Nick drove me to the studio from the hotel, and as we pulled up and I expressed worry about how I did the going into the studio thing (as a closed studio door before class at my studio means our instructors are still setting up) he reassured me he’d wait until I gave him the thumbs up that I was okay.
Cue the unknown angel who left the Coaching Plus Size Dancers workshop that ran before ours, who joyously exclaimed “You’re going to love it! Roz is EVERYTHING!”
Yeah, I was okay!
As with any workshop worth it’s salt we started with a quick warm up to get the blood flowing and prepare our body for what we were about to put it through. Along with Roz snapping to the beat and singing along, we all got into the groove and she explained what the plan of attack was for the workshop.
While we were stretching she reassured us that the workshop was there for people totally new to inverting and climbing, as well as for those who could do them but wanted to improve.
If our bodies were in pain, or we were too tired to attempt a move, she told us there and then to stop pushing and rest. As she kept reminding us, she’d rather see us do something thoughtfully three times, than something sloppy six times.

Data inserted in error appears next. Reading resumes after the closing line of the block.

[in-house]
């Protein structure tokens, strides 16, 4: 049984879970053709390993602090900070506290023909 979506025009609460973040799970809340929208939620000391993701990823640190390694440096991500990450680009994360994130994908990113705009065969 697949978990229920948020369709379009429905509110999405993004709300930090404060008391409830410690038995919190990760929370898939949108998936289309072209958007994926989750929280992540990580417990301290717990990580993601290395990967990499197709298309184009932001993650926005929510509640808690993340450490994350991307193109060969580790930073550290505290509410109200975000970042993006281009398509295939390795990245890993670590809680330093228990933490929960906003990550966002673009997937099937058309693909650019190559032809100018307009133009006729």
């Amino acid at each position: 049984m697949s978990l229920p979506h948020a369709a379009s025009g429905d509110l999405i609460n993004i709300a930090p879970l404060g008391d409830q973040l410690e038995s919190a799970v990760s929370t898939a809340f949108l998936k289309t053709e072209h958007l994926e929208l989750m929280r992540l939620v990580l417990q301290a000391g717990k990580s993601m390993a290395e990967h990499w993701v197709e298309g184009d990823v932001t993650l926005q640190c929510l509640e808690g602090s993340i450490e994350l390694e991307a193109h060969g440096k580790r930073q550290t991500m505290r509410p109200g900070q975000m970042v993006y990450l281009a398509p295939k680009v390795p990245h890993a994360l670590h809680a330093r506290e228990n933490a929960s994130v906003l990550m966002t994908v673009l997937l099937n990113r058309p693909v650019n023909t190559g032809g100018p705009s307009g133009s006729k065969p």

She also reminded us to kick her ass if she misgendered anyone, which was awesome.
Once we’d warmed up, we got started with the conditioning!
The workshop started with some conditioning exercises done in pairs that focused on engaging our lower abdominal muscles. While one person activated their muscles and tilted their pelvis, the other spotted to make sure they were keeping their lower back connected to the floor, which was even more important when we did the same thing again but using our legs as added weight.
The purpose of this wasn’t just to warm up through those muscles, but to feel where they are, how they affect our movement, and to engage our minds into using them when it came to trying to invert later on.
The second conditioning exercise was one we’re perhaps more familiar with from class. With this one, we used what we’d just learned to ‘invert’ from lying down next to the pole, bringing our legs up and in the correct position to grip.